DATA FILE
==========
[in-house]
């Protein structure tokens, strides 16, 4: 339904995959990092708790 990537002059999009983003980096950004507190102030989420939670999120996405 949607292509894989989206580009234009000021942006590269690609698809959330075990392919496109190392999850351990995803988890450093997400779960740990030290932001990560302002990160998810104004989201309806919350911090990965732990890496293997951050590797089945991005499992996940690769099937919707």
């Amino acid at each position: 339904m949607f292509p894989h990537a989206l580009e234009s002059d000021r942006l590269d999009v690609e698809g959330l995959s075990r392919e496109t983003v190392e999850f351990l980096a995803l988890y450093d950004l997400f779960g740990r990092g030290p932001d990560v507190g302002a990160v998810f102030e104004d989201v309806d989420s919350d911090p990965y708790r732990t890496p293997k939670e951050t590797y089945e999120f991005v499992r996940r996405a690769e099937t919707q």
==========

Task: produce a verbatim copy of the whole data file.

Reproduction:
[in-house]
């Protein structure tokens, strides 16, 4: 339904995959990092708790 990537002059999009983003980096950004507190102030989420939670999120996405 949607292509894989989206580009234009000021942006590269690609698809959330075990392919496109190392999850351990995803988890450093997400779960740990030290932001990560302002990160998810104004989201309806919350911090990965732990890496293997951050590797089945991005499992996940690769099937919707």
């Amino acid at each position: 339904m949607f292509p894989h990537a989206l580009e234009s002059d000021r942006l590269d999009v690609e698809g959330l995959s075990r392919e496109t983003v190392e999850f351990l980096a995803l988890y450093d950004l997400f779960g740990r990092g030290p932001d990560v507190g302002a990160v998810f102030e104004d989201v309806d989420s919350d911090p990965y708790r732990t890496p293997k939670e951050t590797y089945e999120f991005v499992r996940r996405a690769e099937t919707q």